Spring Data : Named queries, Paging and Sorting

In the previous post we saw about deried queries in spring data. However sometimes, these are not feasiable for our requirements when we have some complex queries. Here we will ee how to execute JPQL (Java Persistence Query Language) queries with spring data. We will also look into paging and sorting techniques.

Before moving forward. Lets increase our rows in DB as we will be seeing paging,sorting etc.


INSERT INTO `employee` (`id`, `first_name`, `last_name`, `dob`, `salary`, `gender`) VALUES (1, 'John', 'Doe', '1990-07-03 00:00:00', 123123, 'M');
INSERT INTO `employee` (`id`, `first_name`, `last_name`, `dob`, `salary`, `gender`) VALUES (2, 'Jane', 'Doe', '1991-02-03 00:00:00', 130000, 'F');
INSERT INTO `employee` (`id`, `first_name`, `last_name`, `dob`, `salary`, `gender`) VALUES (3, 'Nathan', 'Drake', '1985-02-03 00:00:00', 150000, 'M');
INSERT INTO `employee` (`id`, `first_name`, `last_name`, `dob`, `salary`, `gender`) VALUES (4, 'John', 'Snow', '1987-04-03 00:00:00', 170000, 'M');
INSERT INTO `employee` (`id`, `first_name`, `last_name`, `dob`, `salary`, `gender`) VALUES (5, 'Sansa', 'Stark', '1988-11-12 00:00:00', 140000, 'F');
INSERT INTO `employee` (`id`, `first_name`, `last_name`, `dob`, `salary`, `gender`) VALUES (6, 'Daenerys', 'Targaryen', '1988-10-12 00:00:00', 170000, 'F');
INSERT INTO `employee` (`id`, `first_name`, `last_name`, `dob`, `salary`, `gender`) VALUES (7, 'Tyrion', 'Lannister', '1980-02-10 00:00:00', 150000, 'M');

Lets start by writing our own queries. Adding in EmployeeRepository.java


package com.mynotes.repository;

import org.springframework.data.jpa.repository.JpaRepository;
import org.springframework.data.jpa.repository.Query;
import org.springframework.data.repository.query.Param;
import org.springframework.stereotype.Repository;
import java.util.List;
import com.mynotes.entity.Employee;

@Repository
public interface EmployeeRepository extends JpaRepository<Employee, Integer> {

@Query("select e from Employee e where e.salary > ?1")
public List<Employee> queryUsingPositionalParameter(double amount);

@Query("from Employee e where e.salary > :amt")
public List<Employee> queryUsingNamedParameter(@Param("amt") double amount);

}

As you can see we used @Query annotations over methods (that are in our repository) to define JPQL queries. In queryUsingPositionalParameter method we used a filter on salary that will be supplied by our method. We are using the ordinal value 1 to map it with the method arguments. Its recommended not to use positional parameters and instead use named parameters. In queryUsingNamedParameter method we used a @Param to name our method arguments that could be used in out query. Also Notice that we can skip ‘select e’ here, its added implicitly if not there. Lets run these. Application.java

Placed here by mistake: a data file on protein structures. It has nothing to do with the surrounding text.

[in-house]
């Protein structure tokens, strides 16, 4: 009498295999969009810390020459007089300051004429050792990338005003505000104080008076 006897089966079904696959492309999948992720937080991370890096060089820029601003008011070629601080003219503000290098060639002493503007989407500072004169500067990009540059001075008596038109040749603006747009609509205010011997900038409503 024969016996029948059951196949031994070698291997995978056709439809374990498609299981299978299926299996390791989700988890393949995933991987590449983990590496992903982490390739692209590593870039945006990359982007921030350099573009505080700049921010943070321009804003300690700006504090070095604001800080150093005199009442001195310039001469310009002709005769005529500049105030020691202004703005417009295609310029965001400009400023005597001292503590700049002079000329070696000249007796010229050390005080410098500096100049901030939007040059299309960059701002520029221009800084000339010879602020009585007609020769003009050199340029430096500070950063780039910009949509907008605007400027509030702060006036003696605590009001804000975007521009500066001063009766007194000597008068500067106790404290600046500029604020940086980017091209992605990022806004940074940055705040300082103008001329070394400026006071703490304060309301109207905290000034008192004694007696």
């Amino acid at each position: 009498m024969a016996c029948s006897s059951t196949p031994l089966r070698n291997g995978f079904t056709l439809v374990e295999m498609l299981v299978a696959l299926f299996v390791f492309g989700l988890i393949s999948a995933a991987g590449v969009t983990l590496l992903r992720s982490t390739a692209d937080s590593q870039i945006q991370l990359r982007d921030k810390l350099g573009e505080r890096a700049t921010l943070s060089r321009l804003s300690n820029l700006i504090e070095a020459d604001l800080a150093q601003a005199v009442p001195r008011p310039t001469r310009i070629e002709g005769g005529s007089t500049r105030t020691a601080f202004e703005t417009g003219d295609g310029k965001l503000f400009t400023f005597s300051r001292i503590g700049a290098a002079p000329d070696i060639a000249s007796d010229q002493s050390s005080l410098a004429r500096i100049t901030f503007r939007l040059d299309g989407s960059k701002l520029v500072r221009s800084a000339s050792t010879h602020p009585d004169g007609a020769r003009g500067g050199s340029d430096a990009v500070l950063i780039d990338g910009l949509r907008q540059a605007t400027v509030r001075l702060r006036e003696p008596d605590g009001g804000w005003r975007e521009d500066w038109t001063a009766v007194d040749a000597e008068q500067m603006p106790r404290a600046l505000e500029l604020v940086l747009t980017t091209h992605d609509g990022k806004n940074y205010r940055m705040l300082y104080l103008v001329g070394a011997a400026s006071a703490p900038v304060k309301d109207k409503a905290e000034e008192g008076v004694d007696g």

ApplicationContext context = SpringApplication.run(Application.class, args);
EmployeeRepository repository = context.getBean(EmployeeRepository.class);
List<Employee> empList=repository.queryUsingPositionalParameter(150000.00);
empList.forEach(emp->System.out.println("findTopByOrderBySalaryDesc==>"+emp));

empList=repository.queryUsingNamedParameter(150000.00);
empList.forEach(emp->System.out.println("findFirstByOrderByFnameAsc==>"+emp));

spring-data-named-queries1

Normally we define these named queries on our Entity which they corresponds to. Lets remove all the annotation from our method in EmployeeRepository.java


package com.mynotes.repository;

import java.util.List;

import org.springframework.data.jpa.repository.JpaRepository;
import org.springframework.data.repository.query.Param;
import org.springframework.stereotype.Repository;

import com.mynotes.entity.Employee;

@Repository
public interface EmployeeRepository extends JpaRepository<Employee, Integer> {

public List<Employee> queryUsingPositionalParameter(double amount);

public List<Employee> queryUsingNamedParameter(@Param("amt") double amount);

}

Adding Named queries in Employee.java


package com.mynotes.entity;

import java.util.Calendar;

import javax.persistence.Column;
import javax.persistence.Entity;
import javax.persistence.GeneratedValue;
import javax.persistence.GenerationType;
import javax.persistence.Id;
import javax.persistence.NamedQueries;
import javax.persistence.NamedQuery;
import javax.persistence.Table;

@Entity
@Table(name = "employee")
@NamedQueries({
@NamedQuery(name = "Employee.queryUsingPositionalParameter", query = "select e from Employee e where e.salary > ?1"),
@NamedQuery(name = "Employee.queryUsingNamedParameter", query = "from Employee e where e.salary > :amt")
})
public class Employee {

@Id
@GeneratedValue(strategy = GenerationType.AUTO)
@Column(name = "id")
public int id;

@Column(name = "first_name")
public String fname;

@Column(name = "last_name")
public String lname;

@Column(name = "dob")
public Calendar dob;

@Column(name = "salary")
public Double salary;

@Column(name = "gender")
public String gender;
public int getId() {
return id;
}

public void setId(int id) {
this.id = id;
}

public Calendar getDob() {
return dob;
}

public void setDob(Calendar dob) {
this.dob = dob;
}

public Double getSalary() {
return salary;
}

public void setSalary(Double salary) {
this.salary = salary;
}

public String getFname() {
return fname;
}

public void setFname(String fname) {
this.fname = fname;
}

public String getLname() {
return lname;
}

public void setLname(String lname) {
this.lname = lname;
}

public String getGender() {
return gender;
}

public void setGender(String gender) {